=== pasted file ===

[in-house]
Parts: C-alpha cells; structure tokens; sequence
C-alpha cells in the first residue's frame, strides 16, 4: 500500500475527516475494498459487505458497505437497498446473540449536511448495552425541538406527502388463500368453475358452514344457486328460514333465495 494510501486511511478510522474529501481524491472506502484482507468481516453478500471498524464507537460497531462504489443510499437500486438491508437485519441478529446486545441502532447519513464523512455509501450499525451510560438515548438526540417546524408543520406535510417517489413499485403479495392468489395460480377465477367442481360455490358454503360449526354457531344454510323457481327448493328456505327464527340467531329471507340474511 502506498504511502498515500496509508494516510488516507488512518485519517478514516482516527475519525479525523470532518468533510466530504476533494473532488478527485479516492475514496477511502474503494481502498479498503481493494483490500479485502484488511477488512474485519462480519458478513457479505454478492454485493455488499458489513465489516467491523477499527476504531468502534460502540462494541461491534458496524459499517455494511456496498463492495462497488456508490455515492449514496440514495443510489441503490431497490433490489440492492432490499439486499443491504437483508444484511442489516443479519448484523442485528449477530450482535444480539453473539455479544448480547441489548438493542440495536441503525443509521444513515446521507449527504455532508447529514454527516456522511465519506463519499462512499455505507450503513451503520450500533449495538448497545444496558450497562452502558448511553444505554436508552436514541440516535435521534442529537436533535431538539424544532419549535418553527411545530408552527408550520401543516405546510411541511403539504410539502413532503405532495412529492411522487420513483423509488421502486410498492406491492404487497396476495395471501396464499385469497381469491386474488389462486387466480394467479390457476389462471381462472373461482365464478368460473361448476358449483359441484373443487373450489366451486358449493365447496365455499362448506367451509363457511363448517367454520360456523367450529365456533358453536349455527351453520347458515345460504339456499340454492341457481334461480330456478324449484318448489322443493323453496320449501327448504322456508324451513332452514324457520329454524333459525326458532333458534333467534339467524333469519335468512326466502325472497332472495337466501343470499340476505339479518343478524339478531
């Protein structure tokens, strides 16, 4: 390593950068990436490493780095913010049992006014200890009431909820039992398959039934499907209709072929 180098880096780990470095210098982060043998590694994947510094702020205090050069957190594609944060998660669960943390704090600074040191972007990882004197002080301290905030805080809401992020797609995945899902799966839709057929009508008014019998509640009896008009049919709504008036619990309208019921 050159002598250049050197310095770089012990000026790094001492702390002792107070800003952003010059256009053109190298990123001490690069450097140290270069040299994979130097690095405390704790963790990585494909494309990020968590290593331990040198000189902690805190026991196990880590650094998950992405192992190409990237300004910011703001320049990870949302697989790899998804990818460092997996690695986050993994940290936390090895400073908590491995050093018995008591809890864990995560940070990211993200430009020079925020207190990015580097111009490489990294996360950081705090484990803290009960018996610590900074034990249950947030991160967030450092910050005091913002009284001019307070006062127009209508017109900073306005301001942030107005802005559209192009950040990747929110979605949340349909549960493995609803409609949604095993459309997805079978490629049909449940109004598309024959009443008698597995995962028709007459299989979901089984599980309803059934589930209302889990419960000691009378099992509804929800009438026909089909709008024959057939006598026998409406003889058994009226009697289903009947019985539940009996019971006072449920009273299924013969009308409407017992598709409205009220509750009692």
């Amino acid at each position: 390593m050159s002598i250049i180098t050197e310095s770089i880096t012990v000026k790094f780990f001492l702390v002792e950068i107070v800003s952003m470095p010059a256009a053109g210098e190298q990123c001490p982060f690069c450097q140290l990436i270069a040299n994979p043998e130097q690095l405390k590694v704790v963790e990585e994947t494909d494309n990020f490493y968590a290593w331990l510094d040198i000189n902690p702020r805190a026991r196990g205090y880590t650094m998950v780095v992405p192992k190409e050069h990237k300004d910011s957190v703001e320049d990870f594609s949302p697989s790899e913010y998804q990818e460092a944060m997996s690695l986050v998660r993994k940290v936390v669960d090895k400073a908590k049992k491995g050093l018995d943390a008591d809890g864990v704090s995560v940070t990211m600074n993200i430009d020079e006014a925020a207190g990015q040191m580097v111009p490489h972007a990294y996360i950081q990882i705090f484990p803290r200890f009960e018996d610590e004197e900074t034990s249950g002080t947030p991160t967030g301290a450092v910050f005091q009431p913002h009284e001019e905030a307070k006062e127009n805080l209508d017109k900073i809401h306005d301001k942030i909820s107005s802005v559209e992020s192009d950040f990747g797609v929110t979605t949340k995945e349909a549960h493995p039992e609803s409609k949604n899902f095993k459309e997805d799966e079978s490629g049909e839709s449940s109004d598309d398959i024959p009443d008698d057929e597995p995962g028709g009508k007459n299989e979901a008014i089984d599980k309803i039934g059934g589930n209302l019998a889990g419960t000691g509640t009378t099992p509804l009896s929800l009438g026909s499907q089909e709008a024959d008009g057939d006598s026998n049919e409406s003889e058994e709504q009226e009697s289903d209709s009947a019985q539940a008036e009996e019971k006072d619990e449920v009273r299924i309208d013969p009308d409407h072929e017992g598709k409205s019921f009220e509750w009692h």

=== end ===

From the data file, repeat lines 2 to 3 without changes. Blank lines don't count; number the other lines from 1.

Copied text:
Parts: C-alpha cells; structure tokens; sequence
C-alpha cells in the first residue's frame, strides 16, 4: 500500500475527516475494498459487505458497505437497498446473540449536511448495552425541538406527502388463500368453475358452514344457486328460514333465495 494510501486511511478510522474529501481524491472506502484482507468481516453478500471498524464507537460497531462504489443510499437500486438491508437485519441478529446486545441502532447519513464523512455509501450499525451510560438515548438526540417546524408543520406535510417517489413499485403479495392468489395460480377465477367442481360455490358454503360449526354457531344454510323457481327448493328456505327464527340467531329471507340474511 502506498504511502498515500496509508494516510488516507488512518485519517478514516482516527475519525479525523470532518468533510466530504476533494473532488478527485479516492475514496477511502474503494481502498479498503481493494483490500479485502484488511477488512474485519462480519458478513457479505454478492454485493455488499458489513465489516467491523477499527476504531468502534460502540462494541461491534458496524459499517455494511456496498463492495462497488456508490455515492449514496440514495443510489441503490431497490433490489440492492432490499439486499443491504437483508444484511442489516443479519448484523442485528449477530450482535444480539453473539455479544448480547441489548438493542440495536441503525443509521444513515446521507449527504455532508447529514454527516456522511465519506463519499462512499455505507450503513451503520450500533449495538448497545444496558450497562452502558448511553444505554436508552436514541440516535435521534442529537436533535431538539424544532419549535418553527411545530408552527408550520401543516405546510411541511403539504410539502413532503405532495412529492411522487420513483423509488421502486410498492406491492404487497396476495395471501396464499385469497381469491386474488389462486387466480394467479390457476389462471381462472373461482365464478368460473361448476358449483359441484373443487373450489366451486358449493365447496365455499362448506367451509363457511363448517367454520360456523367450529365456533358453536349455527351453520347458515345460504339456499340454492341457481334461480330456478324449484318448489322443493323453496320449501327448504322456508324451513332452514324457520329454524333459525326458532333458534333467534339467524333469519335468512326466502325472497332472495337466501343470499340476505339479518343478524339478531